As a husband-and-wife team, the Shovlins split management duties: He oversees mattress production and retail sales while she handles marketing and finances. The factory-direct is updating its website and the firm managing that project is taking on some social media responsibilities “to give us a more regular presence online,” Kara says. Online, the company relies mainly on internet search and the social sites Facebook, Instagram and YouTube. Into the marketing mix, Kara also throws occasional print advertising in local publications, spots on cable TV and even ads on grocery store carts.
And then there are the parties, sometimes held in the factory. When the first “Fifty Shades of Grey” movie came out, the factory-direct created its own tongue-in-cheek take on the film, “50 Shades of Shovlin,” with lots of slow-motion footage of Ron expertly folding a red fitted sheet. (He’s very good at it.) As two other “Fifty Shades” movies were released on the big screen, the Shovlins followed with their own “50 Shades Firmer” (Ron building a mattress—quilting and tape-edging have never been so sexy) and “50 Shades Delivered.” (Those red sheets make another appearance as Ron delivers a mattress to a high-heeled woman.)
“We had big, fun, sexy-themed parties at the store—maybe 120 people, catered with beer and wine and entertainment—each time a movie came out,” Kara says. “We debuted our videos during them. We like to have fun.”
The factory-direct, which doesn’t hold big promotional sales, uses advertising to build brand awareness. And like almost every retailer today, it relies on online product reviews to help spread good word-of-mouth.
“I’m really proud of our online reviews—there’s nothing negative out there,” Ron says. “I had a woman travel from Westchester County, New York, and she bought $6,000 worth of product. After the sale, she looked online more and said, ‘I can’t find one negative review of your company. Something’s not right about that.’
Ron was caught off guard: “I said, ‘I’m sorry, ma’am, but I’m not sure how to respond. We have satisfied customers. If there’s ever a problem, we solve it to keep customers happy.”
The woman was unconvinced and canceled the order.
“She called back an hour later and apologized,” Ron says. “And then she said, ‘Please place the order.’ ”
Making beds for boaters, ballplayers and everyone in between
The positive online reviews of Shovlin Mattress Factory posted on review sites now are being echoed by hotel guests as the factory-direct builds its hospitality business.
Shovlin-branded beds are found in several independent inns and hotels, as well as some chain properties, says Ron Shovlin, owner of the Fanwood, New Jersey-based company. “It’s a part of the business we’d never really looked at before, but hotels like that our product is two sided, that it’s locally made and that we’re a family business,” he says.
Before supplying one local hotel on the Jersey shore, Ron checked its online reviews. “No one ever mentioned how well they slept or how good the mattresses were,” he says. “But right after they put our beds in, there were four reviews that talked about the great mattresses.”
The company also has begun supplying mattresses to firehouses, where both firefighters and the bureaucrats who manage budgets appreciate their durability.
While Ron would like to grow the contract side of the business, he expects custom bedding to remain a small yet important part of Shovlin’s success. Because of its manufacturing capabilities, the company can offer custom mattress sizes and shapes, including those for antique bedroom furniture and boats.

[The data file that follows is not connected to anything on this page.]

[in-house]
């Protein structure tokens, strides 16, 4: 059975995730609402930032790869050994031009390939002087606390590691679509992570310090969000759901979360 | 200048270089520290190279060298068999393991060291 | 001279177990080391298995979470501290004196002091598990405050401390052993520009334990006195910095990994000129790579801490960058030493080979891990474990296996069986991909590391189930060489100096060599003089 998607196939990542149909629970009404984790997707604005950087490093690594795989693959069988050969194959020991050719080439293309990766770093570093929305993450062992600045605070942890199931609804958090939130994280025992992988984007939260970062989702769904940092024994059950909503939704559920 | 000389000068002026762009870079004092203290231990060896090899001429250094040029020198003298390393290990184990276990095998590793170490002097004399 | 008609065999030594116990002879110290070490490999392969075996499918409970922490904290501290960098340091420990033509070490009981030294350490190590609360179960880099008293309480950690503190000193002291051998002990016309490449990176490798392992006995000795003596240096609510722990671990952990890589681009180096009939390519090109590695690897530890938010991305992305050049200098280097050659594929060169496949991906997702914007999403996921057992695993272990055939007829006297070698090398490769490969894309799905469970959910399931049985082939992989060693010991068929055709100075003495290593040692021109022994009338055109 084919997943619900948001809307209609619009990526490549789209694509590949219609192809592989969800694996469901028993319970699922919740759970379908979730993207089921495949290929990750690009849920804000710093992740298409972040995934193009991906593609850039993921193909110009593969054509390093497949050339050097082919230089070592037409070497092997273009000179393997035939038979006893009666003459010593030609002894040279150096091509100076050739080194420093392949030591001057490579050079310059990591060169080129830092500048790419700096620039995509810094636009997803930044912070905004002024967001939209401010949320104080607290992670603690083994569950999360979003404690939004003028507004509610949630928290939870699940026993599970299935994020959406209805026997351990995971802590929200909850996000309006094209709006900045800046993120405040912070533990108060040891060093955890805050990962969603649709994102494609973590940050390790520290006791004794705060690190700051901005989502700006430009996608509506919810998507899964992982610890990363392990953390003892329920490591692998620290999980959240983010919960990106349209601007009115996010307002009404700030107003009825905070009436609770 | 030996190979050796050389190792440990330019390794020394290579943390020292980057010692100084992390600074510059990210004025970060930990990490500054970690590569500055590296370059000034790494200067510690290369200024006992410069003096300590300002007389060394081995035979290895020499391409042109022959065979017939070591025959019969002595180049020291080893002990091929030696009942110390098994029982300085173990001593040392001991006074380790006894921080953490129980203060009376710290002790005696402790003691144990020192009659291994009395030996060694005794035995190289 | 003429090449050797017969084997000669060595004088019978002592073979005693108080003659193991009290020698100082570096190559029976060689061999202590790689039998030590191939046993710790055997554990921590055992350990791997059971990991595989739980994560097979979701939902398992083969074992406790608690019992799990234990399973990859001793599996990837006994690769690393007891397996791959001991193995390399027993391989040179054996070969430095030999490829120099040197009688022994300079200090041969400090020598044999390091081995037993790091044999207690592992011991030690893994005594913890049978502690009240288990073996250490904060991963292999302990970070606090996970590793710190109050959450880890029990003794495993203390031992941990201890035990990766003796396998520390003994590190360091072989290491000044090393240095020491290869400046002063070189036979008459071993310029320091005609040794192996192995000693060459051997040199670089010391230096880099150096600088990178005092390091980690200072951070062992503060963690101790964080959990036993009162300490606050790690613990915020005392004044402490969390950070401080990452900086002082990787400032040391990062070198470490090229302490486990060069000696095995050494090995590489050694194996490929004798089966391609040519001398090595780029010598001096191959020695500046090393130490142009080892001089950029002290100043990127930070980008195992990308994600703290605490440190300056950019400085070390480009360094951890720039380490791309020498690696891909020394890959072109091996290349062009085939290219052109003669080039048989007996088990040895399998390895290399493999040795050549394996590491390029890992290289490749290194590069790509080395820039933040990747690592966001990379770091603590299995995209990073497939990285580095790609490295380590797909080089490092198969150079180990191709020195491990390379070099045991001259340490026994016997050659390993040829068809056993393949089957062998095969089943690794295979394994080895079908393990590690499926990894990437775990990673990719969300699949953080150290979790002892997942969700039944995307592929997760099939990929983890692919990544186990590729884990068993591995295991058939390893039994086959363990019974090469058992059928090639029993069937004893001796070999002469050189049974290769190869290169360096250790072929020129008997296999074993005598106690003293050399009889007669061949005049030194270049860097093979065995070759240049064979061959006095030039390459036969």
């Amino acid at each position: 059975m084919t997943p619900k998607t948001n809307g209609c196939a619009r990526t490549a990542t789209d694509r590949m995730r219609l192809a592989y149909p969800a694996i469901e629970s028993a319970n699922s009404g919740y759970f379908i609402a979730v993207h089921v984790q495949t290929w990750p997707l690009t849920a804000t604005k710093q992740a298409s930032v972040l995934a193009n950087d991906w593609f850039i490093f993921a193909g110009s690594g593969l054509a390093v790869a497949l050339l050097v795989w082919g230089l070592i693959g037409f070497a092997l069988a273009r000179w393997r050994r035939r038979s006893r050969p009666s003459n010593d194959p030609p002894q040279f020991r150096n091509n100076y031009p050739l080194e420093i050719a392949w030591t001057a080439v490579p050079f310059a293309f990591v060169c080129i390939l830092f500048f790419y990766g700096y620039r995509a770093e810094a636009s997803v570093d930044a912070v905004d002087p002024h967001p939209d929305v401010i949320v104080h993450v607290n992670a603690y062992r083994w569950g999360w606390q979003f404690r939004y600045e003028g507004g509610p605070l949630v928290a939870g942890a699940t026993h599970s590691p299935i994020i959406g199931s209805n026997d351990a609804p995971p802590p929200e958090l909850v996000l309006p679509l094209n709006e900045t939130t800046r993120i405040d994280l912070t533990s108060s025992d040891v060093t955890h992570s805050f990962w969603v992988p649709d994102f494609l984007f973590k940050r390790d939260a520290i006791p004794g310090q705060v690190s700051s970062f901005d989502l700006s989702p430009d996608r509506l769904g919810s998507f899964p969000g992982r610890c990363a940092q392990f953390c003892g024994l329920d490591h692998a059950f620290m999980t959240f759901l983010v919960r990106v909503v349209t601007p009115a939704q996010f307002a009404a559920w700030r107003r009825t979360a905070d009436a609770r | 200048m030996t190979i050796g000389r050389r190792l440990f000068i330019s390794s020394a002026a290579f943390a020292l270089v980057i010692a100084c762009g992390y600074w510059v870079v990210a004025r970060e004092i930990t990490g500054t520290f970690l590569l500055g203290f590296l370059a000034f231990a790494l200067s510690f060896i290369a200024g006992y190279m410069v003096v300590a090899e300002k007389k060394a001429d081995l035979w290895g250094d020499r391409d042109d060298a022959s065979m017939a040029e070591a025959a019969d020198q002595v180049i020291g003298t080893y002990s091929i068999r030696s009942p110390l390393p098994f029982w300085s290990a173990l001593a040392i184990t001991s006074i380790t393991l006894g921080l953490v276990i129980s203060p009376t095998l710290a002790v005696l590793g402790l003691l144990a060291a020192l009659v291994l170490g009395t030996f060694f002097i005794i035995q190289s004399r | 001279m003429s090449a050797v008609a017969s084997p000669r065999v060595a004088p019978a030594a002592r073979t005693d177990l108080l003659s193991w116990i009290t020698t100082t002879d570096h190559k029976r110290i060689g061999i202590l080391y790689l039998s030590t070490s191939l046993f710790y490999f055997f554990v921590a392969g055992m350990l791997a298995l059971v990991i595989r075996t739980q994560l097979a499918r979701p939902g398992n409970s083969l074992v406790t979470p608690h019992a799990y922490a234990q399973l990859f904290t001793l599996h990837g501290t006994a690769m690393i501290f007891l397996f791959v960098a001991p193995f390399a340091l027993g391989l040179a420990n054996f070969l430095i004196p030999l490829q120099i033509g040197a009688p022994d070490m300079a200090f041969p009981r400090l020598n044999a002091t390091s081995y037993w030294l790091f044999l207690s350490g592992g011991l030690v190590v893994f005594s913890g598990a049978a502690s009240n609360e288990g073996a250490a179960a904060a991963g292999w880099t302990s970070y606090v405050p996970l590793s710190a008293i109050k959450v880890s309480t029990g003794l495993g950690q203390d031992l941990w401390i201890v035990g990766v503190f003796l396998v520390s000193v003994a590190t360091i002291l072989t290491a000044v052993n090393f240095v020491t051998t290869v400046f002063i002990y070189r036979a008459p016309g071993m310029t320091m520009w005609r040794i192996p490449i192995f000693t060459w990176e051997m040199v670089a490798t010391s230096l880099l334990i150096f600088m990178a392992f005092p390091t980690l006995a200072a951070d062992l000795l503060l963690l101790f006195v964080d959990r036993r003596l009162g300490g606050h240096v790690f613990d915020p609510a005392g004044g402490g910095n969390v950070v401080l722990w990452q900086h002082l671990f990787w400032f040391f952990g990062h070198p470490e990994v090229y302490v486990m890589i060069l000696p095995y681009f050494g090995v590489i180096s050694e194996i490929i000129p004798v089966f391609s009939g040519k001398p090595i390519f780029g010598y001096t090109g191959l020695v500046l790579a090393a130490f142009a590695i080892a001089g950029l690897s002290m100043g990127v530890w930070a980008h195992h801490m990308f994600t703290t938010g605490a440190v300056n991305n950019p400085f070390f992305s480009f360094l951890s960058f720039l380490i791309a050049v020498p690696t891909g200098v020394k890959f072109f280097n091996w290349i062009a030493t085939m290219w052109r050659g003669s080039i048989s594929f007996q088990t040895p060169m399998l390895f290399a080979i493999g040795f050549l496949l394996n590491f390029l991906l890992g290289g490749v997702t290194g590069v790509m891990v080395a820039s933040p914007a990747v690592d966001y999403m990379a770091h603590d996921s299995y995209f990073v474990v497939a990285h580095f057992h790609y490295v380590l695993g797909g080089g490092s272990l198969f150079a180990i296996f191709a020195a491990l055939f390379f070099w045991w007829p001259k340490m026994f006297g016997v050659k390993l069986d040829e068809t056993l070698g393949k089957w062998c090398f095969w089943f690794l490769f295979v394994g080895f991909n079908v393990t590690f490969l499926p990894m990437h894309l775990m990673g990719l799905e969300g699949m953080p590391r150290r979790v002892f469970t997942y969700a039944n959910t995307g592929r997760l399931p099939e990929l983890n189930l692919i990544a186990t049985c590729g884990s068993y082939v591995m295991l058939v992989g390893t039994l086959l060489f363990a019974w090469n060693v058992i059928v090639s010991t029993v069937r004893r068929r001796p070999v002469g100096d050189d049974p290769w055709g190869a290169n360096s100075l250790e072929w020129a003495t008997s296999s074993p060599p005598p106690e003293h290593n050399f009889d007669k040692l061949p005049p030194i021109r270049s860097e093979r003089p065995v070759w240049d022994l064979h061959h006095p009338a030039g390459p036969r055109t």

“I’ve made every shape and size of mattress—10 foot by 10 foot, round, for dogs. We made 9-foot-long beds for a hotel in New York. I think NBA players must stay there when they’re in town,” Ron says. “It’s only about 5% of our business, but we make things customers can’t get anywhere else and they appreciate it.”
The Shovlins are committed to community
Being valued members of their community is important to Ron Shovlin, owner of Shovlin Mattress Factory in Fanwood, New Jersey, and his wife, Kara, who helps run the business. Both were raised in central New Jersey and, after college in North Carolina, returned home to build their business and raise their own family.
The Shovlins regularly contribute to charities, such as donating $4,000 to Play for P.I.N.K., an organization that raises money for breast cancer research, last October. The money came from proceeds from the sale of Nirvana mattresses, which the factory-direct offered to make in pink for customers requesting it.
“We just like to find ways to give back when we can,” Kara says in a news release announcing the donation. “It makes doing business more fulfilling.”
But much of the company’s charitable work is done behind the scenes, without much publicity. “We do a lot of charity, but we don’t do it for the acknowledgment. We just like giving back when we can,” Ron says.
For its contributions to the community and his role as a businessman, Ron was honored as Business Leader of the Year by the 500-member Greater Westfield Area Chamber of Commerce during its 70th anniversary gala in April.
“The chamber represents businesses from five different towns,” he says. “It was quite an honor.”
Julie A. Palm is chief wordsmith at Palm Ink LLC in Winston-Salem, North Carolina. She has 25 years of experience as a writer and editor for newspapers and magazines and as a publications director. She is a past editor in chief of both Sleep Savvy and BedTimes magazines. She can be reached at firstname.lastname@example.org.